3 Jul 2018

Australian Public Service. The Yes minister mentality, outsourcing of expertise has undermined ethical structures of the service.

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Is the service permanently broken by political ambition that cannot tolerate dissent in any form.

An excerpt from an article By Richard Mulgan
Are the ethical structures of the APS sufficiently strong to withstand these pressures?

A common theme among my correspondents was that the APS had already lost a significant level of independence in the face of political pressure from ministers and their offices.


Politicians were less inclined to respect public servants' views Frank and fearless advice was in ever-diminishing supply as senior public servants scrambled to ingratiate themselves with ministers and to align their advice with powerful interests represented by politicians.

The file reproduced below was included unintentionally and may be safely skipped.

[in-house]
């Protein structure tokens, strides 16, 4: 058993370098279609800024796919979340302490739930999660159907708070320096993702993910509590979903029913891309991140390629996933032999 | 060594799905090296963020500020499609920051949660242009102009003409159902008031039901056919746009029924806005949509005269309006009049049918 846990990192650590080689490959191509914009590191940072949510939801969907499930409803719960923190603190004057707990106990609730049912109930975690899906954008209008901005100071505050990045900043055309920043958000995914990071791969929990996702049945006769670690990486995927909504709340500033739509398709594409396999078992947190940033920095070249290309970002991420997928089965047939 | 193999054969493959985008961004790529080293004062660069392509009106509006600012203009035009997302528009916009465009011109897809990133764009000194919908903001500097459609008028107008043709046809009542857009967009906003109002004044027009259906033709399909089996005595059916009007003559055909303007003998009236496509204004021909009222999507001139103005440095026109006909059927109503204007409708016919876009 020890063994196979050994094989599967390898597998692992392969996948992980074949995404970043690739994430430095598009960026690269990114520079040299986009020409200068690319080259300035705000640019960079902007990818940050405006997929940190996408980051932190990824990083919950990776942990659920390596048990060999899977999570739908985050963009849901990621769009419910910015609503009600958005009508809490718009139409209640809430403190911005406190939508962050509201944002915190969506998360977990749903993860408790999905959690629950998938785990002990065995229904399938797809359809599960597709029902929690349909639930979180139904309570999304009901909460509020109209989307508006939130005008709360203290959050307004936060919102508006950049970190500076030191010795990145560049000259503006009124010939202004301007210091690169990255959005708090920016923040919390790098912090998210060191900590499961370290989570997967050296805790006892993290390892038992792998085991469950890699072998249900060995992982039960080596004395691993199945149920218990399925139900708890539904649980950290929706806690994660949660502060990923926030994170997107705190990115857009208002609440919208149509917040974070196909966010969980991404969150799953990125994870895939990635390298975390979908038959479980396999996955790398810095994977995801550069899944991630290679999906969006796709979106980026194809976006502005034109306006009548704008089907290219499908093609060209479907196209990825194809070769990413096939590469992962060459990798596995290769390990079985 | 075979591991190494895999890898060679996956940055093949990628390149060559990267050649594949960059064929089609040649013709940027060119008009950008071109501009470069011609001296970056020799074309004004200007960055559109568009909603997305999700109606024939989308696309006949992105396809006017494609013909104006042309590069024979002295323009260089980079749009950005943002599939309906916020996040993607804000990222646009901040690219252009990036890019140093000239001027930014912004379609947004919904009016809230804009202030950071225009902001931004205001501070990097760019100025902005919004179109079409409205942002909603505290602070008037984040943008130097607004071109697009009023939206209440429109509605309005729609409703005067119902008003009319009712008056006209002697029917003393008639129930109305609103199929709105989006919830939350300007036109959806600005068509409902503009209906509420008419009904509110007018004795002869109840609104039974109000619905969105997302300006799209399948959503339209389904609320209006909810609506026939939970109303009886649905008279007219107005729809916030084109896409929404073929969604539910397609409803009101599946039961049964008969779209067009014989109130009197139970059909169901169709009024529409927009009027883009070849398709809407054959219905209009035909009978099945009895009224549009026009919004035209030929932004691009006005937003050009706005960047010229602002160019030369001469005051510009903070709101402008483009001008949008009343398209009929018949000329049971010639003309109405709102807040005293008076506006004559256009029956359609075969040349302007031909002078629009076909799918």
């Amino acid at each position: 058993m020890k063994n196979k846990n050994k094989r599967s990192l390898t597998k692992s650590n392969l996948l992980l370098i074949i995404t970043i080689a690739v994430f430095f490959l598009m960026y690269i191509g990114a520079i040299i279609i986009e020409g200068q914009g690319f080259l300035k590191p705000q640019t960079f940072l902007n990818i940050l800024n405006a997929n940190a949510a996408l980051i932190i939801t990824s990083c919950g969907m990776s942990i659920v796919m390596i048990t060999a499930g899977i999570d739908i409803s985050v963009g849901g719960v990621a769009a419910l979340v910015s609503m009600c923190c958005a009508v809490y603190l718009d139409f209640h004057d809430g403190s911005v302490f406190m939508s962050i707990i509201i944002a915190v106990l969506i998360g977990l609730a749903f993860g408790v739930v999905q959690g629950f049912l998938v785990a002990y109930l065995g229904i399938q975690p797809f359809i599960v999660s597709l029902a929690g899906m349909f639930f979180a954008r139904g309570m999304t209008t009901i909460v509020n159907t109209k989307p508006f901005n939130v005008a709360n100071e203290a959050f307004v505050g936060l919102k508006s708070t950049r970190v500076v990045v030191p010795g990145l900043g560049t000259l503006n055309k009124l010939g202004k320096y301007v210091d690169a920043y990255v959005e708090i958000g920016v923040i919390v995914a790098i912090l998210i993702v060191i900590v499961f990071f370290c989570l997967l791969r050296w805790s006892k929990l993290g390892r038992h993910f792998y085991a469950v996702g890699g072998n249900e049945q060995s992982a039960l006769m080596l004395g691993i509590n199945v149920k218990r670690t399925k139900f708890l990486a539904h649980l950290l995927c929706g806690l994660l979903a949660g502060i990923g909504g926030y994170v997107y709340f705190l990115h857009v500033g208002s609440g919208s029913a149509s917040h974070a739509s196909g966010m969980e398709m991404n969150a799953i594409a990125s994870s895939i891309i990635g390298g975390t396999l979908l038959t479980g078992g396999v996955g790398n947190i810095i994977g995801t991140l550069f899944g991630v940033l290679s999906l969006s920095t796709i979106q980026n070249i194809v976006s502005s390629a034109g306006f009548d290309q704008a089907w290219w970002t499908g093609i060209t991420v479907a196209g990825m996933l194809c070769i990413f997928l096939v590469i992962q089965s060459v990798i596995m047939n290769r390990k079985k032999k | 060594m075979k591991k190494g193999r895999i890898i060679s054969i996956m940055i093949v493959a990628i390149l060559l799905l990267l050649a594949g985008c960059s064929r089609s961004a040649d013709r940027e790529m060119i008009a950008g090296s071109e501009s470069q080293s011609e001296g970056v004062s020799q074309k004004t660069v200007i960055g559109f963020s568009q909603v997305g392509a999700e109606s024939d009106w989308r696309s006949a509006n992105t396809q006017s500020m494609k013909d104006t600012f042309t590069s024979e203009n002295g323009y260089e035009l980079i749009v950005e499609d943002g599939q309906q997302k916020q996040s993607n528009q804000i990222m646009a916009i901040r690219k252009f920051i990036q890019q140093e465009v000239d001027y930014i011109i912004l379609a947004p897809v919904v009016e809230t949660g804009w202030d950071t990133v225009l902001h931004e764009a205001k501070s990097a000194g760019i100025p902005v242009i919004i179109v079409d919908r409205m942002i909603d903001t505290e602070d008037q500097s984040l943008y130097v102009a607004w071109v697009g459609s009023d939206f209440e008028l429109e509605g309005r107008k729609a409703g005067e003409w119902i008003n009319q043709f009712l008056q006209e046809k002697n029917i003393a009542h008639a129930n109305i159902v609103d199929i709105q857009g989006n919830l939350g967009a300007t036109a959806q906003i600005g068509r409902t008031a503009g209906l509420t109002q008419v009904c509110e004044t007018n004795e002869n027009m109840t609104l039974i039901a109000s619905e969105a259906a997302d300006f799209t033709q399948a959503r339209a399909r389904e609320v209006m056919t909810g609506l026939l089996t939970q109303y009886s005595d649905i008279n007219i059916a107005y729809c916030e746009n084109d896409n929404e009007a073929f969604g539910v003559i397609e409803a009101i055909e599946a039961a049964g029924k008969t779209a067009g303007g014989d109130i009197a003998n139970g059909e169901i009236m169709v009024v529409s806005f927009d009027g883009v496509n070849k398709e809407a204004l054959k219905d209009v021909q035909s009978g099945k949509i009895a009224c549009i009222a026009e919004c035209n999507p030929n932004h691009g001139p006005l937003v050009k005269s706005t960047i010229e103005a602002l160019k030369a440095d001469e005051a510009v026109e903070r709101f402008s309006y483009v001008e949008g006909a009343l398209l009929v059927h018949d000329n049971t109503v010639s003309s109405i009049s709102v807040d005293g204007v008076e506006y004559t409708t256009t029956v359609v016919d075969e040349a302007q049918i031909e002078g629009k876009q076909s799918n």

These are familiar complaints,  in Canberra as public servants adjust to new pressures that have reduced ministers' interest in receiving impartial, sometimes unpalatable, advice from career bureaucrats. Especially for those who have worked in Westminster bureaucracies for a generation or more, the changes are self-evident and largely a matter of regret. Hence the widespread resonance of an argument that public service independence is under long-term threat.

Given recent developments in democratic party government, some of these changes cannot be reversed. For those concerned about protecting fundamental constitutional principles, such as due process and the rule of law, the task is to look beyond a lost world of public service preeminence in the formulation of government policy. Instead, they need to work out how traditional values can be preserved in settings that are significantly different from those in which they originally evolved.

One irrevocable trend, or set of trends, that has impinged on public servants' capacity to speak up for public service values is the increasing mediatisation of policy discourse. This includes such well-documented features as the 24-hour news cycle and the continuous election campaign, in which so much of ministers' time and energy is devoted to political presentation and persuasion in the media. It has also led to, and been fed by, the swelling ranks of political and media advisers that help ministers in their endless search for favourable publicity and political advantage.

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